Off the rails in MahnomenDETROIT LAKES - A railroad disaster drill held last week in the city of Mahnomen seemed eerily prescient when the real thing happened — 13 cars in a southbound Canadian Pacific freight train derailed late Monday afternoon.
By: Nathan Bowe, DL-Online, Worthington Daily Globe
DETROIT LAKES - A railroad disaster drill held last week in the city of Mahnomen seemed eerily prescient when the real thing happened — 13 cars in a southbound Canadian Pacific freight train derailed late Monday afternoon.
Luckily, no one was hurt in the real derailment, and the clear liquid gushing out of an overturned tanker car — like water out of a fire hydrant — turned out to be harmless canola oil.
In the drill last week, it was anhydrous ammonia.
Still, the derailment was enough to put the fear of God into two witnesses — Bill Beckman and his son, Scott, 19 (race car drivers, both of them, and not easily shaken).
They were at work at Beckman’s used car dealership, Grease Monkee Automotive on Highway 59 across from the railroad tracks, when the derailment occurred about 5:30 p.m north of the Washington-Avenue crossing.
“The initial noise was loud,” Beckman said. “You know how it sounds when train cars slam together when they’re slowing down — they were banging together, banging together, banging together — then my son gave me an elbow and said, ‘Look, dad.’
Scott said he saw a grain car “nosedive into the ground. The next one rolled in and piled off one way and the next one piled off the other way. Then they started derailing.”
The train wasn’t moving very fast and the derailment appeared to be happening in slow motion, Beckman said.
“It was kind of like watching a movie,” he said. “It didn’t look like it was going that fast, but it kept coming — it must have had that momentum.”
The derailed cars included eight tankers full of canola oil and three empty grain cars, but to those watching the accident, the grain dust looked like smoke and the clear liquid — shooting out of the broken cap of an overturned black tanker car — looked like fuel.
“It looked like gas pouring out, I thought we better stand back in case it explodes,” Scott said. “It would have shattered every windshield in this car lot.”
Beckman dialed 911 and was on the phone with the dispatcher while the derailment was still going on.
To their horror, the two men saw a man walk over to the wreckage just a few minutes after the accident. But he wasn’t as crazy as they thought.
“Within 5 minutes (law enforcement and the train crew) had identified the leak,” said Mahnomen County Sheriff Doug Krier. “Within 10 minutes traffic was being re-routed, and within an hour we had the command center set up.”
The 100-car mixed-freight train was traveling from Winnipeg to Chicago, and the derailment occurred in the middle part of the train, said Canadian Pacific spokesman Jeff Johnson.
The disaster drill held a week earlier, and four blocks south of the derailment site, gave emergency crews the chance to practice for just this type of situation, he said.
“That’s why we cooperate with the communities,” Johnson said. “So they can prepare. They did a fine job. They’re the emergency responders. We want to make sure they get their questions answered so they can be prepared for any type of incident, and I think they were.”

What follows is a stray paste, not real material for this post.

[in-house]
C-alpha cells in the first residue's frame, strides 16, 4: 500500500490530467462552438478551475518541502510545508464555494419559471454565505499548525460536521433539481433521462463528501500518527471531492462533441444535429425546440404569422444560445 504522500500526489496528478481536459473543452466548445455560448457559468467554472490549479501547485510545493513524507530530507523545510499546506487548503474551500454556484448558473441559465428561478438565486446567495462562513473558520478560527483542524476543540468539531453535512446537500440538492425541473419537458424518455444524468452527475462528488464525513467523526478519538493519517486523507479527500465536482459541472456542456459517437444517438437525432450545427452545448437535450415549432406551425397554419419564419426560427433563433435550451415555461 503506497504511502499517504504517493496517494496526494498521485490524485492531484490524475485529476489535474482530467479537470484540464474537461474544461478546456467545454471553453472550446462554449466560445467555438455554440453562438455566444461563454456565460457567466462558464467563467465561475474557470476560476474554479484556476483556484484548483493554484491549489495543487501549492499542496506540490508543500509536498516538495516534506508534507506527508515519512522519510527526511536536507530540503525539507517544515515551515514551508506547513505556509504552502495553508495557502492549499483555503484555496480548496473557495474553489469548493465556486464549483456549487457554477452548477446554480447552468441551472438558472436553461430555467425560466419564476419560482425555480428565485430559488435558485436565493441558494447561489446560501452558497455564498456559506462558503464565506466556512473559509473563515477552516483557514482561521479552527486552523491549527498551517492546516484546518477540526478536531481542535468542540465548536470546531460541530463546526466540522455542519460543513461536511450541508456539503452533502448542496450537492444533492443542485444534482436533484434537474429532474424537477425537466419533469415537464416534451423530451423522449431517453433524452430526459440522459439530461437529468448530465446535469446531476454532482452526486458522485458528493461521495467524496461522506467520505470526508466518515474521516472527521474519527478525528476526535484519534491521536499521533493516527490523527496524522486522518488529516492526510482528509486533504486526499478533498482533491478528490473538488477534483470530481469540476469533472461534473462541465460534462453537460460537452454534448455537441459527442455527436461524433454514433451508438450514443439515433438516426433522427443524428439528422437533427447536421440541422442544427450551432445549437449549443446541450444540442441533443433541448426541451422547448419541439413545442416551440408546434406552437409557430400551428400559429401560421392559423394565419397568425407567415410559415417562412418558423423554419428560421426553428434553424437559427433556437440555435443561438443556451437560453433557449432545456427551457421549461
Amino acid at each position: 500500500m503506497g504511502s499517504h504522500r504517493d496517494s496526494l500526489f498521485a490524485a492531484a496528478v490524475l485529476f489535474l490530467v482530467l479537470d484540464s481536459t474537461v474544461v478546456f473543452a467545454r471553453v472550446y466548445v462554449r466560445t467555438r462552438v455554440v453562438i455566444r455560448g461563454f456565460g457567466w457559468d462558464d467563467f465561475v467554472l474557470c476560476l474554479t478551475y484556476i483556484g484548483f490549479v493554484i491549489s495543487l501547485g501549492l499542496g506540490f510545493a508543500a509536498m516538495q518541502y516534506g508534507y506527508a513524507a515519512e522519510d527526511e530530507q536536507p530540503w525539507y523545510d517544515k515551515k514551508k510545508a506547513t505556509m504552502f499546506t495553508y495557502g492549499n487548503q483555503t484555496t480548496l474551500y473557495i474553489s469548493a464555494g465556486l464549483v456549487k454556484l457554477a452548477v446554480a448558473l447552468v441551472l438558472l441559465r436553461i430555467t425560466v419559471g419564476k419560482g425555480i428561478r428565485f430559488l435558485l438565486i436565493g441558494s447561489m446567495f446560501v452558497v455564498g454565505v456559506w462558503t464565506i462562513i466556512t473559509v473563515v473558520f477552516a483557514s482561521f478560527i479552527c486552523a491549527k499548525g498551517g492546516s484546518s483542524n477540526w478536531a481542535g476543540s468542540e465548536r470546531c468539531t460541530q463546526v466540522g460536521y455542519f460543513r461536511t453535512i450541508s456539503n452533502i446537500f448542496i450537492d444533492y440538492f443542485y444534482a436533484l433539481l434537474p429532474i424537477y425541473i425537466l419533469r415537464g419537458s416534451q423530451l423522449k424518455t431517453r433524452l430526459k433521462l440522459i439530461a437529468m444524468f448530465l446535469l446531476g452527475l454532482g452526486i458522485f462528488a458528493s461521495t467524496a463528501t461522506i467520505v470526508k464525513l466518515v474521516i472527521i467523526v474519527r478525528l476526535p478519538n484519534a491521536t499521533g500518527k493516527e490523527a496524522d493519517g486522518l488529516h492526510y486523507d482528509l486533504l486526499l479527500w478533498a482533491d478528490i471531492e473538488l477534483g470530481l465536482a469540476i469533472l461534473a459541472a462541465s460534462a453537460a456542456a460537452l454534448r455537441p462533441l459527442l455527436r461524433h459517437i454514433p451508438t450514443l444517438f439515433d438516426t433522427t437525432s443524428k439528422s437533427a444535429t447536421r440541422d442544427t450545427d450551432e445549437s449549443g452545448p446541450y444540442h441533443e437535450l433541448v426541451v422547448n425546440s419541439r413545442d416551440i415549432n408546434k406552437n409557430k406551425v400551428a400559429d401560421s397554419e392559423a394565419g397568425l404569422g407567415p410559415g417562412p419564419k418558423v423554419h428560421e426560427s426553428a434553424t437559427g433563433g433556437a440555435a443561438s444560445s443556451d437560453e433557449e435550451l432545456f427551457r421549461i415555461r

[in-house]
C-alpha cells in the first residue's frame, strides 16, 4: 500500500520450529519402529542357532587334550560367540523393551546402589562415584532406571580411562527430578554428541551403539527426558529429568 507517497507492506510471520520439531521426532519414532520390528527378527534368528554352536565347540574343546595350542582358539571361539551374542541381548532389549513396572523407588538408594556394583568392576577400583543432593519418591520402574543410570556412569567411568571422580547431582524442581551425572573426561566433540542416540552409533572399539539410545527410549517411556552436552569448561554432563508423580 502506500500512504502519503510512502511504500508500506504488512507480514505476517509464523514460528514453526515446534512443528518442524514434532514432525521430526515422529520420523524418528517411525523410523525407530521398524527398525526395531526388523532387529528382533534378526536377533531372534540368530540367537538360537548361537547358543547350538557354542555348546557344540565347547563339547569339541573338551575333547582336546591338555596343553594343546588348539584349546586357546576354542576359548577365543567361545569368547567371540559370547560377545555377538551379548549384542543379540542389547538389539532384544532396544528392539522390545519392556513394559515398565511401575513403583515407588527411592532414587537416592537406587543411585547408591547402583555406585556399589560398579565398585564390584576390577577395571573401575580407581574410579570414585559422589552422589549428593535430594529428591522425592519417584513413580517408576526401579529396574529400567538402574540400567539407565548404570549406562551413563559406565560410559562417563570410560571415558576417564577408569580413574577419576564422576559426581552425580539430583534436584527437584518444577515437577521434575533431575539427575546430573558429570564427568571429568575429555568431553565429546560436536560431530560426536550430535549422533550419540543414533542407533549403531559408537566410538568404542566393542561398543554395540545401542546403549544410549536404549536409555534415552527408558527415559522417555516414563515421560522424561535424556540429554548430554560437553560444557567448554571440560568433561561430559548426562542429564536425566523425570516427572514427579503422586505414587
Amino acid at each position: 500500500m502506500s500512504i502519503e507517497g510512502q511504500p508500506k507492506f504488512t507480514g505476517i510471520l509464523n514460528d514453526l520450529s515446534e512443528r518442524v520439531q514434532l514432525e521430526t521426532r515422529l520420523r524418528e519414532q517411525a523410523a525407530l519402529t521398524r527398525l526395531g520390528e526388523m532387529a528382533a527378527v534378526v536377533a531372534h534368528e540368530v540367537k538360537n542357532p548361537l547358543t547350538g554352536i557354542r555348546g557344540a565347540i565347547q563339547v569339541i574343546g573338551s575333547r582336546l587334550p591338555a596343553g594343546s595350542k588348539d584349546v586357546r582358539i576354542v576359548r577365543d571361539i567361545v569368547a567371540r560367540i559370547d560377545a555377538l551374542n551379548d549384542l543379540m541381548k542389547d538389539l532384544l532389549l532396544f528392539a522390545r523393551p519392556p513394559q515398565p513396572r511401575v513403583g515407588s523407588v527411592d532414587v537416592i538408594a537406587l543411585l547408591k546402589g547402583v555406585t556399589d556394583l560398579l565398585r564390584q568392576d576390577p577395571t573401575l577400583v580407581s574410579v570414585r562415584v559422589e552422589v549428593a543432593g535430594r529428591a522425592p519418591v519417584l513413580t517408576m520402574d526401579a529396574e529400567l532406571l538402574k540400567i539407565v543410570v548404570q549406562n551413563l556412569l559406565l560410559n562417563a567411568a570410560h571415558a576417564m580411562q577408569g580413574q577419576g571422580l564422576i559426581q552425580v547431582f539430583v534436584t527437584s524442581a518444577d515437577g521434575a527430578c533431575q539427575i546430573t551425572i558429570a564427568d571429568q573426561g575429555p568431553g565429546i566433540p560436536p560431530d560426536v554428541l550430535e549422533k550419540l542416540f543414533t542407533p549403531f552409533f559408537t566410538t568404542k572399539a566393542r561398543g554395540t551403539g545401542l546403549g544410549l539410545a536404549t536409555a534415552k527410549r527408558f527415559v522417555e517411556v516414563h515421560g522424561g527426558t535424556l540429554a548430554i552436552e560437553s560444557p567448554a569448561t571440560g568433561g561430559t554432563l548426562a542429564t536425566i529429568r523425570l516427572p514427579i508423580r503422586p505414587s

“Everything went as smooth as could be — the drill helped,” Sheriff Krier said from the command post.
It was busy at the scene Monday and Tuesday, as contractors specializing in environmental cleanup worked to contain and pump out the canola oil (minimum load for a tanker is 20,000 gallons) which was pooled behind dikes, pumped into trucks then dumped into large tanker cars.
The vegetable oil was in demand by waste oil dealers. “One guy wanted 12 truckloads,” Johnson said.
Semis loaded with new rails were unloading in preparation for track repairs.
Ironically, that stretch of railroad track had been undergoing repairs and reconstruction for the past several weeks and had just been finished.
Johnson, the Canadian Pacific spokesman, wouldn’t speculate as to the cause of the derailment, or how long it would take to clean it up and rebuild the tracks.
Trains are being rerouted around Mahnomen.
“Our main focus is pumping out the canola oil, then cleaning up the cars and rebuilding the rails,” Johnson said.
Dozens of workers for a contractor that handles derailment cleanup and repairs were busy with backhoes and specialized heavy equipment Tuesday.
State troopers and tribal police officers kept motorists off the shoulder of Highway 59 and local law enforcement secured the perimeter of the cleanup site, marked off with yellow police tape.
No injuries to the train crew or bystanders were reported, Johnson said.
“Safety is our top priority and there were no injuries,” he said. “I want to thank the emergency responders for their quick response. They were there within minutes.”
Local law enforcement and the Mahnomen Fire Department were assisted by Becker County deputies and firefighters from Mahnomen, Waubun and Twin Lake.
Beckman said he was amazed at how quickly word got around after the derailment.
“It was really weird — from the time the train crashed to the time a buddy called me from Detroit Lakes was about 20 minutes,” he said. “After about 10 minutes the traffic out there increased by about 10 times normal — we finally had to park a car across the driveway to keep people out.”
The damage from the wreck was limited to the railroad’s right of way and did not affect any neighboring property. Canadian Pacific is investigating, but Johnson does not expect the results to be available for several months.